student activity workbook, and a teacher's guide.
Order from Geography Matters, 606-636-4678.


Physical Geography: Beginnings

     A foundational part of geographical understanding is a
knowledge of what the physical earth is like (see last issue), as
well as how and why it came to be as it is.

     For Christians, this knowledge is based on God's Word.  The
first chapters of Genesis present the facts of Creation, the Fall
of Man, the Flood, the Tower of Babel, and the division of Earth
and its inhabitants.

     These accounts are more than just stories or spiritual
lessons.  They give detailed and accurate scientific and
historical information that is critical to understanding the
physical features of our planet.

     "In the beginning God created the heaven and the
     earth."  Genesis 1:1

     "Whereby the world that then was, being overflowed
     with water, perished."  2 Peter 3:6

     "So the Lord scattered them abroad from thence
     upon the face of all the earth."  Genesis 11:8

Online Creation Science Resources
     In addition to Christian textbooks on science, there is
a wealth of information at the following websites.

Answers in Genesis
 •  Online articles listed by topic.
 •  Articles on Noah's Flood
 •  The Flood as the Major Biblical Cataclysm
     "The Genesis Flood should be regarded as the main mechanism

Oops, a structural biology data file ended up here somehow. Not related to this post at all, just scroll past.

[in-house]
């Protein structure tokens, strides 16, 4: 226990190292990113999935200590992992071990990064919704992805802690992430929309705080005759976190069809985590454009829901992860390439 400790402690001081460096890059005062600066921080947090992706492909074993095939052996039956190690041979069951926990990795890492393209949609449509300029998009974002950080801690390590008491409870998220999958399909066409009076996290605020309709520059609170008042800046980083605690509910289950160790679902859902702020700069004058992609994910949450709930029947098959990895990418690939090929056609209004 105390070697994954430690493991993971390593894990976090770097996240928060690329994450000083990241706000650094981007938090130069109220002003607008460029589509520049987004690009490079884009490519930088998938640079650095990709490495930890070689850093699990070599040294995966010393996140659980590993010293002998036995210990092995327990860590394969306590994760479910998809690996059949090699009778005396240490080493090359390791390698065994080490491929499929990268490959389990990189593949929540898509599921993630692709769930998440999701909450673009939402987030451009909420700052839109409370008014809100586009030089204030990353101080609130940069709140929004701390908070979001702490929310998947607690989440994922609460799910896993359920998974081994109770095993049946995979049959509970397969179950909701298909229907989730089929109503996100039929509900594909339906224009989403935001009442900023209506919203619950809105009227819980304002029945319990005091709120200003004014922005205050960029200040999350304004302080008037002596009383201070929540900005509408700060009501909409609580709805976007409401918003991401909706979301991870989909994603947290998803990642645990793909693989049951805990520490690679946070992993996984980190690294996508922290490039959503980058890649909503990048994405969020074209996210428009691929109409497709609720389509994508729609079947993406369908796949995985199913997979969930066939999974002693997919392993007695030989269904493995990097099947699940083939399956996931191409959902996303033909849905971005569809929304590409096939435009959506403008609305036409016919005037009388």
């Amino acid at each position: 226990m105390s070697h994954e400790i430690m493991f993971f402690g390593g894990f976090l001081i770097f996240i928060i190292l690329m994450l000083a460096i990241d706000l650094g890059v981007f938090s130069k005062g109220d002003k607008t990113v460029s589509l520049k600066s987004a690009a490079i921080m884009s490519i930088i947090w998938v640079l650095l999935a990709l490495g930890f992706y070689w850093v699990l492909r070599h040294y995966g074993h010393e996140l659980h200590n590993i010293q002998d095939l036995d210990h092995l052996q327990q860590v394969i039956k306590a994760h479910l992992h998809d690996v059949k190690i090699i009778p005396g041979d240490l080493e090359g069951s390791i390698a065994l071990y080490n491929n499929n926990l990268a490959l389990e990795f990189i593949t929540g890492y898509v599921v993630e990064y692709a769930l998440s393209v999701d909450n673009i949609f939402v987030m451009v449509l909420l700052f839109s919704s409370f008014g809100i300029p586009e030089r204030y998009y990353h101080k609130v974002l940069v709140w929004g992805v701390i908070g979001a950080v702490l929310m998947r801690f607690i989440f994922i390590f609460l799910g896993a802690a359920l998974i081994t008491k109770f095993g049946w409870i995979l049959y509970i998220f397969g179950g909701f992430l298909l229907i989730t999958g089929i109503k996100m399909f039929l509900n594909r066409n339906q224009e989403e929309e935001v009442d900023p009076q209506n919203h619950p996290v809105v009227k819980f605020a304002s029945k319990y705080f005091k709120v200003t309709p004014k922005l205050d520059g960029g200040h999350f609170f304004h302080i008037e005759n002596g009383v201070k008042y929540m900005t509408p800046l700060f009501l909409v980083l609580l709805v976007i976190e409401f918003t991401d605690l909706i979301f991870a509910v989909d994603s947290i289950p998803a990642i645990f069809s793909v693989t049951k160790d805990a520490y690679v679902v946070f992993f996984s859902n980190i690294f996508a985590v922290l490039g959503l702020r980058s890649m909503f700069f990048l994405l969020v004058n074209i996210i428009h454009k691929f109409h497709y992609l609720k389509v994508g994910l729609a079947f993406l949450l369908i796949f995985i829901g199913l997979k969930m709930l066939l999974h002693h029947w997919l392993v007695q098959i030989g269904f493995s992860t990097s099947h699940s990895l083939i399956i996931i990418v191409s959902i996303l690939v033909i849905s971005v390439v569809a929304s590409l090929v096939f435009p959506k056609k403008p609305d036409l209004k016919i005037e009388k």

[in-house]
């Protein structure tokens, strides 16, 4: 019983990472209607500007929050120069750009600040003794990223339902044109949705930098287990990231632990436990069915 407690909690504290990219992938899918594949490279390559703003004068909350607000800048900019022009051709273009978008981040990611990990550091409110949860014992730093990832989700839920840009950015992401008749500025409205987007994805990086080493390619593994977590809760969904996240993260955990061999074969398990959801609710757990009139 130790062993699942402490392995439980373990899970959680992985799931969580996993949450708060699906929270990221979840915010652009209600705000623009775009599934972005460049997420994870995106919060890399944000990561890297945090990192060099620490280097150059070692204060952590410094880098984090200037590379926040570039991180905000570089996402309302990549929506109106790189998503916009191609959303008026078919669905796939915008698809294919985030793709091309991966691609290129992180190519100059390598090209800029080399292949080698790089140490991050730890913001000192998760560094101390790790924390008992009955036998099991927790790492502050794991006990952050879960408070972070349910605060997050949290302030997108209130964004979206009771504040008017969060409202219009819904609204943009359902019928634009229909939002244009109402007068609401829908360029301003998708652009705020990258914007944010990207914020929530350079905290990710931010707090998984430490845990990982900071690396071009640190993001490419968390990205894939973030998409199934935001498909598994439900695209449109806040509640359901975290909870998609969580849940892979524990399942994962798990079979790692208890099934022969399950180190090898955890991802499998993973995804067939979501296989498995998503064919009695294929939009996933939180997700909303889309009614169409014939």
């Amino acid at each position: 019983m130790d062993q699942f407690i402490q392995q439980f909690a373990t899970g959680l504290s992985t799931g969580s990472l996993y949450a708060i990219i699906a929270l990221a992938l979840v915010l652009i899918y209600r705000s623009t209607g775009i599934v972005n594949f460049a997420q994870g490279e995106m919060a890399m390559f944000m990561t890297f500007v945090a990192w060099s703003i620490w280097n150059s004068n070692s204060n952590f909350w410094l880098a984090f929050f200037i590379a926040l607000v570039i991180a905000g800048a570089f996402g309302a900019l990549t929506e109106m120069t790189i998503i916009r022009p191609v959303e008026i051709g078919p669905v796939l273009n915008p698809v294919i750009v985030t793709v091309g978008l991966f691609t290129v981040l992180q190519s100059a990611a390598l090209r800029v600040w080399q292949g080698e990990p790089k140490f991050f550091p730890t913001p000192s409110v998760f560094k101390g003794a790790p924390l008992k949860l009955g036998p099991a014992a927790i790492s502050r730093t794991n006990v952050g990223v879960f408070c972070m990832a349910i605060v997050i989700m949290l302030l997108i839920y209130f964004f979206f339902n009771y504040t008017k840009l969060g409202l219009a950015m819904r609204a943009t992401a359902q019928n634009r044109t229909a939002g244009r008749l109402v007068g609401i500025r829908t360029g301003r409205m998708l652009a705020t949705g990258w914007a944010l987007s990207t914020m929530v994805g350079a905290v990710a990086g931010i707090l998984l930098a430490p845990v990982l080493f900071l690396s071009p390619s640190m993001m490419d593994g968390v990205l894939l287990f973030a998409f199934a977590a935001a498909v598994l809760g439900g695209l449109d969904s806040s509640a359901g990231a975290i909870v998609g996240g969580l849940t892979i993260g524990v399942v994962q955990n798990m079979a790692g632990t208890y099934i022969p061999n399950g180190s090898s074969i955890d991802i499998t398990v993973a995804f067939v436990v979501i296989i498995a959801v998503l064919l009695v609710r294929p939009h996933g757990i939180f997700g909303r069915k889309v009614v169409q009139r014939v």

for laying down the fossil record."  Read this article at
 •  Plate Tectonics
 •  Geology Questions and Answers

Creation Super Library
     Articles on all aspects of creation in 12 languages.

Geography Teaching Materials

 •  Christian Textbooks.  Geography may be taught separately or
     integrated with other subjects from a Christian perspective.

 •  Books and Videos.  Picture books and travel videos give a
     fuller view of the world.

 •  "Operation World."  (See Newsletter #145.)

 •  Wycliffe Bible Translators' "Bright Ideas!" are free lessons
     with activities that teach about cultures and missions.

 •  CIA World Factbook.  (See Newsletter #145.)


New from Doorposts:
"For This Is Right"
A Practical Application
of the Fifth Commandment:
"Honor thy father and thy mother . . ."

     A powerful tool for building a life-long
commitment to honor and obedience!  134 pages.
     Download a free copy of "A Checklist for Sons and Daughters"
     This chart offers a set of nine questions and accompanying
Scripture passages to instruct and encourage children to obey God
by obeying you, their parents.
     This mini-chart and the encouragement to parents that
follows it, are both condensed from "For This Is Right."


19 Geography Teaching Tips

     Learning activities that can make geography interesting and
meaningful for your children.

1.  Map It Yourself
     Help your young child make a map of your house, yard, or a
familiar place such as a park.
 •  Older children can draw the map to scale on grid paper.
 •  Include symbols and a map key.

2.  For Active Youngsters